Courtesy of npr.org

If you are one of the few people that still uses online radio streaming like Pandora, you will more than likely come across a station called “Indie Folk.” On this station, you’ll hear a smattering of bands that create just that: music from an indie template that heavily relies on folk sensibilities. Admittedly, the peak of indie folk has passed, but I still find myself gravitating toward the music of The Lumineers, the three-piece at the helm of the genre.

The band was formed in New Jersey, where lead singer Wesley Shultz and drummer Jeremiah Fraites first bonded over music through loss. In 2002, Fraites’ brother Josh, who was Shultz’s best friend since childhood, died of a drug overdose. The two quickly decided to do music full-time and spent seven years schlepping their way around New York City’s open mic nights. However, success proved difficult to find in New York, and the band decided to relocate to Colorado. When they arrived, the duo posted a Craigslist ad for a string instrumentalist and met classically trained cellist Neyla Pekarek, who completed the band’s permanent lineup. Soon after, they signed a record deal and were slated to record their first album the next year. The self-titled debut was released in 2012, and the single “Ho Hey” immediately topped the charts. The jangly guitars, declarations of love and bombastic shouts of the nearly inescapable track were the perfect catalyst for an indie folk revival.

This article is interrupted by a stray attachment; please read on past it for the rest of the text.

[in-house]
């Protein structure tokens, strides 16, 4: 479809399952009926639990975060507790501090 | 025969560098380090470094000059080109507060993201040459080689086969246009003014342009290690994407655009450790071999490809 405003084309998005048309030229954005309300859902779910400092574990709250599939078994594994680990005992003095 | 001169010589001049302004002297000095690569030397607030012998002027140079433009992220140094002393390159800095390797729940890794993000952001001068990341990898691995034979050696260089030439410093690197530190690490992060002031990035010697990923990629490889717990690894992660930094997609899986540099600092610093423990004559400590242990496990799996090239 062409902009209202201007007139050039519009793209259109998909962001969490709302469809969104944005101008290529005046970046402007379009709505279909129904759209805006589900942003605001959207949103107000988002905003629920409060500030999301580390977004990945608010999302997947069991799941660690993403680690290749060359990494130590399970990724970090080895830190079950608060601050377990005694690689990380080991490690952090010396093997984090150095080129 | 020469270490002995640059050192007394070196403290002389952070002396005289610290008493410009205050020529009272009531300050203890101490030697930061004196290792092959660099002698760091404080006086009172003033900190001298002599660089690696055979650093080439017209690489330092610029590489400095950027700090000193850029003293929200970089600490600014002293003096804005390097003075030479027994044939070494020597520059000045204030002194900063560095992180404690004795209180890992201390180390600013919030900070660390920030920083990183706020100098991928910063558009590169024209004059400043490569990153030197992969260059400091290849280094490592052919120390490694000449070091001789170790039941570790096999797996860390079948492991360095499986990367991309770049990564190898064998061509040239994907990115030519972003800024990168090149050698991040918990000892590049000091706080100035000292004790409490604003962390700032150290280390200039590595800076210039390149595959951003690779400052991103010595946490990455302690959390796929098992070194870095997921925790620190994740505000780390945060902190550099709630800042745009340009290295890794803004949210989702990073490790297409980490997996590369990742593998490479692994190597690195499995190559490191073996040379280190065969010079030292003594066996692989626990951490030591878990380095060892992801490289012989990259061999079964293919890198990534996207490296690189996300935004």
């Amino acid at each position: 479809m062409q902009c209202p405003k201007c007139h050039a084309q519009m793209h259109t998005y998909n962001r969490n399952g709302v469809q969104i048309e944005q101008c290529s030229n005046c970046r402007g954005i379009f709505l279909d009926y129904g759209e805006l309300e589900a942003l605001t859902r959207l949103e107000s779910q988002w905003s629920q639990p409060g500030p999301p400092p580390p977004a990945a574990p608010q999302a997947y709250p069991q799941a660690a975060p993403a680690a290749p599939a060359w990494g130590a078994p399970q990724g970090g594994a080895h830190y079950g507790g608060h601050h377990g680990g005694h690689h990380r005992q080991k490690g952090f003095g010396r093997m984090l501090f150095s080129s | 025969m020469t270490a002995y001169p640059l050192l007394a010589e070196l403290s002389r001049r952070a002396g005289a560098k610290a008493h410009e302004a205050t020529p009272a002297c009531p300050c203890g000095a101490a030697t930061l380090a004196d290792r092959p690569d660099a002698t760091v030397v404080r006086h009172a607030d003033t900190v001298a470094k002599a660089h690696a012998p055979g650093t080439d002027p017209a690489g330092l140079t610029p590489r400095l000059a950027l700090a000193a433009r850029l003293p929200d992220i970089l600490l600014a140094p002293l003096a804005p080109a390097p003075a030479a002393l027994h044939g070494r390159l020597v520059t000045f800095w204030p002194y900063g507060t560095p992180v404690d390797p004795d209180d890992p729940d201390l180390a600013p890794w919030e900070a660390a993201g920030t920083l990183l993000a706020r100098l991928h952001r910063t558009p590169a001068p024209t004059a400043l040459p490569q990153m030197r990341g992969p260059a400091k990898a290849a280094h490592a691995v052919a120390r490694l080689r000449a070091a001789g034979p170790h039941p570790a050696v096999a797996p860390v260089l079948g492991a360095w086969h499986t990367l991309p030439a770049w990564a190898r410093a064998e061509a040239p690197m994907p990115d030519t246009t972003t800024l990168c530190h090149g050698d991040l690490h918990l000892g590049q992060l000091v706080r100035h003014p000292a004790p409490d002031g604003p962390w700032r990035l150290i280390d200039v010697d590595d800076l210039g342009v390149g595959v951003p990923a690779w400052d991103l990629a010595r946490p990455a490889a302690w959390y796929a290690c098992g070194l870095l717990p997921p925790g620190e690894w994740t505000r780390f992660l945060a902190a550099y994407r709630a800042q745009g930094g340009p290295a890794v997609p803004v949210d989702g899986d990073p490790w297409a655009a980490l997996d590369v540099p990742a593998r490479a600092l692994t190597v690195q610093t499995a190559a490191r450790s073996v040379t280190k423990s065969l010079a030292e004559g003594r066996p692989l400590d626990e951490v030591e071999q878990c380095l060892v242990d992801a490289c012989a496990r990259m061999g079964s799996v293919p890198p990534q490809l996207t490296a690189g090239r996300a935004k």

Cleopatra, the three piece’s sophomore effort, is centered around a more mature sound. It was penned over the course of six months in a house the band rented in Denver. However, it stays true to their confessional-narrative style of songwriting. The Lumineers decided to take a quiet approach to the album after the dizzying amount of fame they achieved following their first album. Two months ago they released a piano-driven track, “Ophelia,” to little fanfare. The mid-tempo single does not sonically stray too far from their previous songs, but lyrically Shultz alludes to his disillusionment with fame. Following the tone set by “Ophelia,” the rest of the album is notably insular, but the band uses this to their advantage, creating a world of strong women and long journeys to live in for 45 minutes.

Predictably, folk purists consider indie folk a non-genre, but the music is for people that appreciate the crossover qualities that exist in virtually every modern act. The Lumineers began the same way that many folk pioneers did: young and world-wise. More importantly, they believe in their music with the same relentless energy, which is the reason they can exist on the same playlist as Bob Dylan or Joni Mitchell. The Lumineers translate the passion of their music into one of the most emotional, genuine shows a band could put on.

 

The Lumineers play at Santa Barbara Bowl on May 28th.

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